Incidental Urban Anthropology #001
what/ Lynx ‘Anarchy For Her’ Deodorant Bodyspray
where/ Coles supermarket, Johnston St Fitzroy, Melbourne
when/ May 2014
You've got to feel for cosmetic corporations, it's a highly saturated market where product differentiation is increasingly tough. So what do you do when you've already tried everything, from comedic misogyny to affirmative body-image cheerleading?
Obviously you recruit Pierre-Joseph Proudhon and Mikhail Bakunin in a perspiration quelling, pleasant smelling critique of the State.
Shopping for groceries I spied Lynx's ‘Anarchy For Her’ Deodorant Bodyspray.
The pink stencilled typography perhaps suggests a siding with the historical tradition of individualist anarchism over anarchism's social school of thought, the pyramidically stacked letterforms a sly incrimination of the state's structural inequality and moral illegitimacy.
Is it evoking Max Stirner's egoist anarchism where the only limitation on the rights of the individual is their power to obtain what they desire without regard for morality? Sounding suspiciously like Margaret Thatcher, is Unilever's bodyspray arguing that society itself is merely a ‘spook in the mind’?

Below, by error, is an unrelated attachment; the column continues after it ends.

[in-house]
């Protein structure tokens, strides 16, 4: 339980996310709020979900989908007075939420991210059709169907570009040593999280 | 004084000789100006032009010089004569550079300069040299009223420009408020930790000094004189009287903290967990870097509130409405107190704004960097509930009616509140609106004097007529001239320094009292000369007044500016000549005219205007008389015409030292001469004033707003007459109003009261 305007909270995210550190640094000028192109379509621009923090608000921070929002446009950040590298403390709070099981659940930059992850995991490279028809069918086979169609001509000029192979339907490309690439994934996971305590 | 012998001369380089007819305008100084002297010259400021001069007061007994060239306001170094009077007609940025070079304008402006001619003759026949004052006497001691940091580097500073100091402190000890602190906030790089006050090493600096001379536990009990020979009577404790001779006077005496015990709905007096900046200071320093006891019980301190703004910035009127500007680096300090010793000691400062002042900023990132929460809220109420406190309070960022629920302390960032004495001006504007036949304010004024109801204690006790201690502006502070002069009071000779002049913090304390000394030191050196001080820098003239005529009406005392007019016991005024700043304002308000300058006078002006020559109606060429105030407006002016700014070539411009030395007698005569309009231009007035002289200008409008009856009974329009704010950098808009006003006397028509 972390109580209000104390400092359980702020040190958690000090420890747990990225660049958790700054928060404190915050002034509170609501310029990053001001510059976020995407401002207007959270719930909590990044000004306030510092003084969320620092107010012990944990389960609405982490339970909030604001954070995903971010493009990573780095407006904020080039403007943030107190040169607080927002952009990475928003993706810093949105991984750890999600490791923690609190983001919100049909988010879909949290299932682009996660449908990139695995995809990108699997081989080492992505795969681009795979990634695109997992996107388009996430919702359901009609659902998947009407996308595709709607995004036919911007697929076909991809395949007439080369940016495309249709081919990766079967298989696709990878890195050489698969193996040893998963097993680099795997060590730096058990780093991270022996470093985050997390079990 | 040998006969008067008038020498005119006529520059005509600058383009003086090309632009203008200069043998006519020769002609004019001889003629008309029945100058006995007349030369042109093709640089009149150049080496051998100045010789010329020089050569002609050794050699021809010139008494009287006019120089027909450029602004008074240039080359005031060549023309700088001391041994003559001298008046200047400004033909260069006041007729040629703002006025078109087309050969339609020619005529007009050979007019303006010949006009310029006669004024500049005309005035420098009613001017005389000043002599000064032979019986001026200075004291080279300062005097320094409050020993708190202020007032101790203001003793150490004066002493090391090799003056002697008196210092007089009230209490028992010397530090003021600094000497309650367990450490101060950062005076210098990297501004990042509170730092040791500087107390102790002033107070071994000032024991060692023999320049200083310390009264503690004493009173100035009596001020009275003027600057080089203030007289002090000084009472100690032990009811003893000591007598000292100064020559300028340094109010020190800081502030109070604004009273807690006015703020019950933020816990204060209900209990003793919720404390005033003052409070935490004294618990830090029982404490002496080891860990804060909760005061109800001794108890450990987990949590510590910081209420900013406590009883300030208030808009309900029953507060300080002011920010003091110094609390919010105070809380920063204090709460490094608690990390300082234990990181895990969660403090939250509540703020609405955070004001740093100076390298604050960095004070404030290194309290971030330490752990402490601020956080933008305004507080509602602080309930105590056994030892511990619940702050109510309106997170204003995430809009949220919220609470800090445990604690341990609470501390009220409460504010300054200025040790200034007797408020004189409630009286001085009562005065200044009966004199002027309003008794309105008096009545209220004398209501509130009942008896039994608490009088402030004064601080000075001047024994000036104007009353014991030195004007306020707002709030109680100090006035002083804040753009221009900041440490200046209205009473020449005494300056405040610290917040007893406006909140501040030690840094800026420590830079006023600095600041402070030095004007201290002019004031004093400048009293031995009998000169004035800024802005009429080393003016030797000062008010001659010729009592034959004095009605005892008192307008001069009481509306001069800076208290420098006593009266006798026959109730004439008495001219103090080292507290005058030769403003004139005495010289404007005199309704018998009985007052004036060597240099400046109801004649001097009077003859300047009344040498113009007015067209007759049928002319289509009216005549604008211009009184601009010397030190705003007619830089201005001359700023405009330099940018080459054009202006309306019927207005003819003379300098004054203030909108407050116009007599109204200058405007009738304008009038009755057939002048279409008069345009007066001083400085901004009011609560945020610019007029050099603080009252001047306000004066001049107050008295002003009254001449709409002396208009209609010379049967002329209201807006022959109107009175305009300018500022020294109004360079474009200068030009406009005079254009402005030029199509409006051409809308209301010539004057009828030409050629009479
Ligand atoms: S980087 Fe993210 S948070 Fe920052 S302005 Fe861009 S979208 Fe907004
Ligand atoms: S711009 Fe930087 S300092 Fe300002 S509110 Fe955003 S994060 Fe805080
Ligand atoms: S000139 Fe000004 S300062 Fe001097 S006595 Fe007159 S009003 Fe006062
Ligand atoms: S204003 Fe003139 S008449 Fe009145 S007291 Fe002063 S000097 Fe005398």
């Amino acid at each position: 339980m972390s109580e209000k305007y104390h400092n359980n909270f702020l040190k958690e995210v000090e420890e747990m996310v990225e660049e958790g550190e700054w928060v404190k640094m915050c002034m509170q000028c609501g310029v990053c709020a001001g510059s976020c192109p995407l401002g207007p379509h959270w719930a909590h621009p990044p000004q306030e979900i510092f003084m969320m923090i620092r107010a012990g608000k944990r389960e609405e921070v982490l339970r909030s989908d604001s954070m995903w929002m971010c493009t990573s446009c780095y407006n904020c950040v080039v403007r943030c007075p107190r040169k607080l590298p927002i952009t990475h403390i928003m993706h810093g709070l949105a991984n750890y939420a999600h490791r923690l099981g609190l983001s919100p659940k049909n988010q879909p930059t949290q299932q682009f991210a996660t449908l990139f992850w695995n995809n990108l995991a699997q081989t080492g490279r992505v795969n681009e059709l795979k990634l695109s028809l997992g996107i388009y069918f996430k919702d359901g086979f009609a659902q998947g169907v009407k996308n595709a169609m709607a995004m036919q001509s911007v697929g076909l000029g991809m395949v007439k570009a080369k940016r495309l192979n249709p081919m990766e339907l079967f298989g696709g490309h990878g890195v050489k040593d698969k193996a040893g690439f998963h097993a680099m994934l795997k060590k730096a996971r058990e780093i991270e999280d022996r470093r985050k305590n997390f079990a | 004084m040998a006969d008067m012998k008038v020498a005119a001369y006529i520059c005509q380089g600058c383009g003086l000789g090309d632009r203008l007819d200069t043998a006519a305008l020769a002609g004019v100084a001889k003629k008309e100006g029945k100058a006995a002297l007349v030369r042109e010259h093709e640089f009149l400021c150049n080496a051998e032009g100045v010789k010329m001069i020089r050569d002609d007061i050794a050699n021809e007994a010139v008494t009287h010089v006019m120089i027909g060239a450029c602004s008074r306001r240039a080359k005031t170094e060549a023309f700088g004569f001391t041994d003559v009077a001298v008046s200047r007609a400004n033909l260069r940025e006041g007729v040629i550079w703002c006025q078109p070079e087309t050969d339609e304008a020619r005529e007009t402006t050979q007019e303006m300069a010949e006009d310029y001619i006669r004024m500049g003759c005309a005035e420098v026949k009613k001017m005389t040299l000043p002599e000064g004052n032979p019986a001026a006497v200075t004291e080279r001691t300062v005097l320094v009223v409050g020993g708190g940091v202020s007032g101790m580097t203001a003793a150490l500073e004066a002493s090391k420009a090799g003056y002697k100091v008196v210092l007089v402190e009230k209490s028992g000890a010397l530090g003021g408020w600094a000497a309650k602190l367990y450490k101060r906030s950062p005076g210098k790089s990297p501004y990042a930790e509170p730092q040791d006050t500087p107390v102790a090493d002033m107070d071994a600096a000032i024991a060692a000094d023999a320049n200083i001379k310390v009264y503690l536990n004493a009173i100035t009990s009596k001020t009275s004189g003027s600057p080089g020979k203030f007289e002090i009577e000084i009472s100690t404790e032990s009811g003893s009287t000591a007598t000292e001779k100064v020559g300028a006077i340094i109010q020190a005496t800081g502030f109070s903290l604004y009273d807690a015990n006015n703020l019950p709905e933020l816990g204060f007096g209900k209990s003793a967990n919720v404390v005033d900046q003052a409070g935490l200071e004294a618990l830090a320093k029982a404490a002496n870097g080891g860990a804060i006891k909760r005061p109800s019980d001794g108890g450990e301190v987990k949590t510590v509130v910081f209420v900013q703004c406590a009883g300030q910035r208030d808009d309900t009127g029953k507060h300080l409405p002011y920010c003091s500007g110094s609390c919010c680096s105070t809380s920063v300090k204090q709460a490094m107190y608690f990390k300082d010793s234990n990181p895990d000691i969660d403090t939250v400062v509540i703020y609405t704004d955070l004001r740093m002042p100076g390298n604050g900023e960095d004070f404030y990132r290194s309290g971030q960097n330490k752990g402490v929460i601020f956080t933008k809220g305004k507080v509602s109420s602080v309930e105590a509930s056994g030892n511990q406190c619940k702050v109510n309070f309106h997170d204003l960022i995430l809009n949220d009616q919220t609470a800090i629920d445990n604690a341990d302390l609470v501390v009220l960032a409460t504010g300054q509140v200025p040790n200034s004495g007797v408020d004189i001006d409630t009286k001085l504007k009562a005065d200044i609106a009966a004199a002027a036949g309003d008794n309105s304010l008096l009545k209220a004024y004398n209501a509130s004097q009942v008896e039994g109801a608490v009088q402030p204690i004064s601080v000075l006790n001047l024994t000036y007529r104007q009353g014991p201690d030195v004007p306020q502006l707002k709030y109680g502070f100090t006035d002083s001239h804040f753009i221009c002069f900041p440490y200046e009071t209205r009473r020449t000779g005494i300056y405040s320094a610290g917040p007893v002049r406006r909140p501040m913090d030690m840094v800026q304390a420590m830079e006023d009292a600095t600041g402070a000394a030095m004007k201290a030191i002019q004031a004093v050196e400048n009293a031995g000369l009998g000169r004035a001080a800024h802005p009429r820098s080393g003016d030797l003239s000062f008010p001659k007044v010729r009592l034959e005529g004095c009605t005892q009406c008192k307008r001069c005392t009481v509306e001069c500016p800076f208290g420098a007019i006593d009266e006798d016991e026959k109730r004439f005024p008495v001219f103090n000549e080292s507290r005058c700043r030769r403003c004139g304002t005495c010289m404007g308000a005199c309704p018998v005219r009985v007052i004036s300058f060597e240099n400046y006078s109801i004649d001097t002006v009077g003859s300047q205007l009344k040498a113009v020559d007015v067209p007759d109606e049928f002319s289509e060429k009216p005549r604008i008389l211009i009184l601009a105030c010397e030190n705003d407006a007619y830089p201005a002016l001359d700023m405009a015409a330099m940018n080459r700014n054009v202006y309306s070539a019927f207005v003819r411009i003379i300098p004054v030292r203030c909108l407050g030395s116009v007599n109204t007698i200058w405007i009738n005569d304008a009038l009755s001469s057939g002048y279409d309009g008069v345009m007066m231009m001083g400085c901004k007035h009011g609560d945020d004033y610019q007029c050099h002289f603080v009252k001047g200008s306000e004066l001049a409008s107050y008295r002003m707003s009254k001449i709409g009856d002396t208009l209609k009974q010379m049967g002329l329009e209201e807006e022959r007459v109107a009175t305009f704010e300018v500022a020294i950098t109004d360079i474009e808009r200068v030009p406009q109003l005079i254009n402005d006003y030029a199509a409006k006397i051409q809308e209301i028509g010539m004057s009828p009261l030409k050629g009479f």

Does the product's pointed gender specificity explain the mobs of revolutionary women hunting the reactionary bourgeois male in Lynx's past propaganda?
More urgent than these questions is of course the mystery of Anarchy's aroma. Alas here it was returned to the shelf unsmelled. But the issue persists – does Unilever intend to stock our shelves with other ideologies, and what of their scents and sweat-censoring capacities?
What would ‘Communism’ or ‘Revolutionary Socialism’ smell like? And is ‘Social Democracy’, ‘Fascism’ or ‘Zionism’ vying for the Christmas release?
At any rate, no need for ‘Neo-Liberal Capitalism’ because almost everything stinks of that already.